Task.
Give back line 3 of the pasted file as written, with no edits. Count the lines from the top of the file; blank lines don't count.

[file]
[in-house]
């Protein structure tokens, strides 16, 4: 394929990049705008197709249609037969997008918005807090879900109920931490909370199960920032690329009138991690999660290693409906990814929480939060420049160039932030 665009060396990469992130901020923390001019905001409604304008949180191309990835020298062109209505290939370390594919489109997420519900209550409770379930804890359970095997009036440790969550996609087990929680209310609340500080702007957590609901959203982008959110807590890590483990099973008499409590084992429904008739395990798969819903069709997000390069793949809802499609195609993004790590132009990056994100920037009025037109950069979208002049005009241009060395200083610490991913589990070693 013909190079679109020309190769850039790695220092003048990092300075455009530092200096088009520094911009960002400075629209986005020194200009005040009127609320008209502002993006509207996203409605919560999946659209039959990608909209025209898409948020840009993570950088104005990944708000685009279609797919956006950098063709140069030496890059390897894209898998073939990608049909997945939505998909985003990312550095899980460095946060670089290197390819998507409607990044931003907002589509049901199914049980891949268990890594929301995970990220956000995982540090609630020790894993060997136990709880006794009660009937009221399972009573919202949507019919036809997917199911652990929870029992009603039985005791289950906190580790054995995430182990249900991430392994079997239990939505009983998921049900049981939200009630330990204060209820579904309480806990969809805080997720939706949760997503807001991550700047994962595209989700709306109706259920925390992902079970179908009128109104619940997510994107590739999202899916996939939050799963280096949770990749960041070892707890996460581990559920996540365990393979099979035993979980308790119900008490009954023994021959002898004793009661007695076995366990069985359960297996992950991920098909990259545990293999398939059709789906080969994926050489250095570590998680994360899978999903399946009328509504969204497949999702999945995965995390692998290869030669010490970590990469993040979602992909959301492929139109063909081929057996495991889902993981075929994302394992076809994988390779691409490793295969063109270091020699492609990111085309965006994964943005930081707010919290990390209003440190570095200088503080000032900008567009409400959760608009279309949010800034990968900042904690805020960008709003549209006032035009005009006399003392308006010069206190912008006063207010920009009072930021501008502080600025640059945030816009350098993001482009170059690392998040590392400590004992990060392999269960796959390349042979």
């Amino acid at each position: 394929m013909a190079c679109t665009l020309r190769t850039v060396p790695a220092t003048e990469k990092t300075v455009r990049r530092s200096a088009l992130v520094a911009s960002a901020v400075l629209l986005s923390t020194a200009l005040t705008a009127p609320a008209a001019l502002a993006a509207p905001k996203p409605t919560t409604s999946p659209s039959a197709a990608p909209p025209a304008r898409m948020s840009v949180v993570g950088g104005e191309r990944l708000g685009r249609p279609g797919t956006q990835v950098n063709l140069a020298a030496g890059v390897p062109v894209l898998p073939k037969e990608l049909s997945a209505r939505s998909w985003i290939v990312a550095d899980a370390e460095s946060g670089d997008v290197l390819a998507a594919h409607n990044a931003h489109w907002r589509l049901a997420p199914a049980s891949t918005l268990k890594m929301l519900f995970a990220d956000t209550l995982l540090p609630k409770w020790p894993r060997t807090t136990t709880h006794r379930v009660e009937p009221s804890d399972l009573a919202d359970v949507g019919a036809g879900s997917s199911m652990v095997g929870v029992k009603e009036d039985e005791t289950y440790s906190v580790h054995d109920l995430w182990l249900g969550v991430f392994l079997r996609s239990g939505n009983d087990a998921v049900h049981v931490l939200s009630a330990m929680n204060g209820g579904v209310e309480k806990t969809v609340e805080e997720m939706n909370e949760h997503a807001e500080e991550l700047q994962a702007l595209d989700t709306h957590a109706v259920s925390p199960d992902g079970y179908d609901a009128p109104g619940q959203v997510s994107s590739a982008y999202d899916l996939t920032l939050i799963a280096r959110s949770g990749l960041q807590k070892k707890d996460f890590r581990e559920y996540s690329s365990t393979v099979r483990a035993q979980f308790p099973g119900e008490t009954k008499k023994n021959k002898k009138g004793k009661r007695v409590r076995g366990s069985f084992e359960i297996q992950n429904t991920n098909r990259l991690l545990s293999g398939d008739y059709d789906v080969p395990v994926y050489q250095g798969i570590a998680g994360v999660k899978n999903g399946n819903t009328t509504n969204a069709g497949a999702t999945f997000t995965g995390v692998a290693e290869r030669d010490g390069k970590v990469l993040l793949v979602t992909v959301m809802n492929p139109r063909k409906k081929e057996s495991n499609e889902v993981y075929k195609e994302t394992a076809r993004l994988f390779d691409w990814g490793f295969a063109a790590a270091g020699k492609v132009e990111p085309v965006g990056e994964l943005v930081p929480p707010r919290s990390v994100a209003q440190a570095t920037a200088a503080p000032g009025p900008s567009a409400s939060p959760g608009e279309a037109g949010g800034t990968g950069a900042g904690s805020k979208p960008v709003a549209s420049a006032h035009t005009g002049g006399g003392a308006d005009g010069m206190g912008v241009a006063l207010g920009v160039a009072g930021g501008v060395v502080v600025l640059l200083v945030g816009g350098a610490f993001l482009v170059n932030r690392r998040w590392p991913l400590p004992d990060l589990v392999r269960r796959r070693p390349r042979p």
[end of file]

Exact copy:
């Amino acid at each position: 394929m013909a190079c679109t665009l020309r190769t850039v060396p790695a220092t003048e990469k990092t300075v455009r990049r530092s200096a088009l992130v520094a911009s960002a901020v400075l629209l986005s923390t020194a200009l005040t705008a009127p609320a008209a001019l502002a993006a509207p905001k996203p409605t919560t409604s999946p659209s039959a197709a990608p909209p025209a304008r898409m948020s840009v949180v993570g950088g104005e191309r990944l708000g685009r249609p279609g797919t956006q990835v950098n063709l140069a020298a030496g890059v390897p062109v894209l898998p073939k037969e990608l049909s997945a209505r939505s998909w985003i290939v990312a550095d899980a370390e460095s946060g670089d997008v290197l390819a998507a594919h409607n990044a931003h489109w907002r589509l049901a997420p199914a049980s891949t918005l268990k890594m929301l519900f995970a990220d956000t209550l995982l540090p609630k409770w020790p894993r060997t807090t136990t709880h006794r379930v009660e009937p009221s804890d399972l009573a919202d359970v949507g019919a036809g879900s997917s199911m652990v095997g929870v029992k009603e009036d039985e005791t289950y440790s906190v580790h054995d109920l995430w182990l249900g969550v991430f392994l079997r996609s239990g939505n009983d087990a998921v049900h049981v931490l939200s009630a330990m929680n204060g209820g579904v209310e309480k806990t969809v609340e805080e997720m939706n909370e949760h997503a807001e500080e991550l700047q994962a702007l595209d989700t709306h957590a109706v259920s925390p199960d992902g079970y179908d609901a009128p109104g619940q959203v997510s994107s590739a982008y999202d899916l996939t920032l939050i799963a280096r959110s949770g990749l960041q807590k070892k707890d996460f890590r581990e559920y996540s690329s365990t393979v099979r483990a035993q979980f308790p099973g119900e008490t009954k008499k023994n021959k002898k009138g004793k009661r007695v409590r076995g366990s069985f084992e359960i297996q992950n429904t991920n098909r990259l991690l545990s293999g398939d008739y059709d789906v080969p395990v994926y050489q250095g798969i570590a998680g994360v999660k899978n999903g399946n819903t009328t509504n969204a069709g497949a999702t999945f997000t995965g995390v692998a290693e290869r030669d010490g390069k970590v990469l993040l793949v979602t992909v959301m809802n492929p139109r063909k409906k081929e057996s495991n499609e889902v993981y075929k195609e994302t394992a076809r993004l994988f390779d691409w990814g490793f295969a063109a790590a270091g020699k492609v132009e990111p085309v965006g990056e994964l943005v930081p929480p707010r919290s990390v994100a209003q440190a570095t920037a200088a503080p000032g009025p900008s567009a409400s939060p959760g608009e279309a037109g949010g800034t990968g950069a900042g904690s805020k979208p960008v709003a549209s420049a006032h035009t005009g002049g006399g003392a308006d005009g010069m206190g912008v241009a006063l207010g920009v160039a009072g930021g501008v060395v502080v600025l640059l200083v945030g816009g350098a610490f993001l482009v170059n932030r690392r998040w590392p991913l400590p004992d990060l589990v392999r269960r796959r070693p390349r042979p």